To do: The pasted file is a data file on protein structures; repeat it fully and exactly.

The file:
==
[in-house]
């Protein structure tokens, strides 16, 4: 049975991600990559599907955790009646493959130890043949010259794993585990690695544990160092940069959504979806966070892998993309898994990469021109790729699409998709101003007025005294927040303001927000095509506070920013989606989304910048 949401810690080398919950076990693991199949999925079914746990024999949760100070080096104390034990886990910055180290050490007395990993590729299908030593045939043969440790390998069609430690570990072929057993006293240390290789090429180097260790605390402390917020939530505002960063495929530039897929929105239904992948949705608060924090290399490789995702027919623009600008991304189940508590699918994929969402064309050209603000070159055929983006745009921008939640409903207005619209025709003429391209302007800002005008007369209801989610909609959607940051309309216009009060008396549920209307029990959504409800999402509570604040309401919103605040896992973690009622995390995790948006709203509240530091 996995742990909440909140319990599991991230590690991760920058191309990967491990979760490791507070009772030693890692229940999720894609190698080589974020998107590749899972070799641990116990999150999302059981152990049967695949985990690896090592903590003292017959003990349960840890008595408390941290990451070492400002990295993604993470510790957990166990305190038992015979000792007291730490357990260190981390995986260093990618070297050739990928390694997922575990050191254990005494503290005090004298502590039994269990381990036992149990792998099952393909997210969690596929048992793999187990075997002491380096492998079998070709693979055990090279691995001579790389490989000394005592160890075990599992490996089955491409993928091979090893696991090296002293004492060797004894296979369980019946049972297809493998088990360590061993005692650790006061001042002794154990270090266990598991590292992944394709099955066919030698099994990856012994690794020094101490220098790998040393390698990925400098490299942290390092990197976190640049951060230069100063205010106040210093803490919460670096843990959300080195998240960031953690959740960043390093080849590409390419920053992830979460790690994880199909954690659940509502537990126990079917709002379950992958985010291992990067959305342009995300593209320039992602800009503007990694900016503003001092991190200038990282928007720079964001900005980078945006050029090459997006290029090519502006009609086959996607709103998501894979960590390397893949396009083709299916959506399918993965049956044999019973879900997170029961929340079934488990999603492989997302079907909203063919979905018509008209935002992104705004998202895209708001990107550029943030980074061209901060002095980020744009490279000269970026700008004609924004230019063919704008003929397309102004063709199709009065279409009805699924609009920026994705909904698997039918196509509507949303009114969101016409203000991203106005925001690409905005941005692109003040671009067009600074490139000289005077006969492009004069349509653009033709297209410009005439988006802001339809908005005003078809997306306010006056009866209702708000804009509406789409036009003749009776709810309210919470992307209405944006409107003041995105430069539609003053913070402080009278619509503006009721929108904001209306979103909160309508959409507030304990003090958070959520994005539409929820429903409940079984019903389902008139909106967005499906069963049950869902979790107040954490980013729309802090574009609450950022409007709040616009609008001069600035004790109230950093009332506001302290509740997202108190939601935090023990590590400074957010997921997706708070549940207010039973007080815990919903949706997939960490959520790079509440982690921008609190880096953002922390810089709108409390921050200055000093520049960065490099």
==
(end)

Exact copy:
[in-house]
């Protein structure tokens, strides 16, 4: 049975991600990559599907955790009646493959130890043949010259794993585990690695544990160092940069959504979806966070892998993309898994990469021109790729699409998709101003007025005294927040303001927000095509506070920013989606989304910048 949401810690080398919950076990693991199949999925079914746990024999949760100070080096104390034990886990910055180290050490007395990993590729299908030593045939043969440790390998069609430690570990072929057993006293240390290789090429180097260790605390402390917020939530505002960063495929530039897929929105239904992948949705608060924090290399490789995702027919623009600008991304189940508590699918994929969402064309050209603000070159055929983006745009921008939640409903207005619209025709003429391209302007800002005008007369209801989610909609959607940051309309216009009060008396549920209307029990959504409800999402509570604040309401919103605040896992973690009622995390995790948006709203509240530091 996995742990909440909140319990599991991230590690991760920058191309990967491990979760490791507070009772030693890692229940999720894609190698080589974020998107590749899972070799641990116990999150999302059981152990049967695949985990690896090592903590003292017959003990349960840890008595408390941290990451070492400002990295993604993470510790957990166990305190038992015979000792007291730490357990260190981390995986260093990618070297050739990928390694997922575990050191254990005494503290005090004298502590039994269990381990036992149990792998099952393909997210969690596929048992793999187990075997002491380096492998079998070709693979055990090279691995001579790389490989000394005592160890075990599992490996089955491409993928091979090893696991090296002293004492060797004894296979369980019946049972297809493998088990360590061993005692650790006061001042002794154990270090266990598991590292992944394709099955066919030698099994990856012994690794020094101490220098790998040393390698990925400098490299942290390092990197976190640049951060230069100063205010106040210093803490919460670096843990959300080195998240960031953690959740960043390093080849590409390419920053992830979460790690994880199909954690659940509502537990126990079917709002379950992958985010291992990067959305342009995300593209320039992602800009503007990694900016503003001092991190200038990282928007720079964001900005980078945006050029090459997006290029090519502006009609086959996607709103998501894979960590390397893949396009083709299916959506399918993965049956044999019973879900997170029961929340079934488990999603492989997302079907909203063919979905018509008209935002992104705004998202895209708001990107550029943030980074061209901060002095980020744009490279000269970026700008004609924004230019063919704008003929397309102004063709199709009065279409009805699924609009920026994705909904698997039918196509509507949303009114969101016409203000991203106005925001690409905005941005692109003040671009067009600074490139000289005077006969492009004069349509653009033709297209410009005439988006802001339809908005005003078809997306306010006056009866209702708000804009509406789409036009003749009776709810309210919470992307209405944006409107003041995105430069539609003053913070402080009278619509503006009721929108904001209306979103909160309508959409507030304990003090958070959520994005539409929820429903409940079984019903389902008139909106967005499906069963049950869902979790107040954490980013729309802090574009609450950022409007709040616009609008001069600035004790109230950093009332506001302290509740997202108190939601935090023990590590400074957010997921997706708070549940207010039973007080815990919903949706997939960490959520790079509440982690921008609190880096953002922390810089709108409390921050200055000093520049960065490099």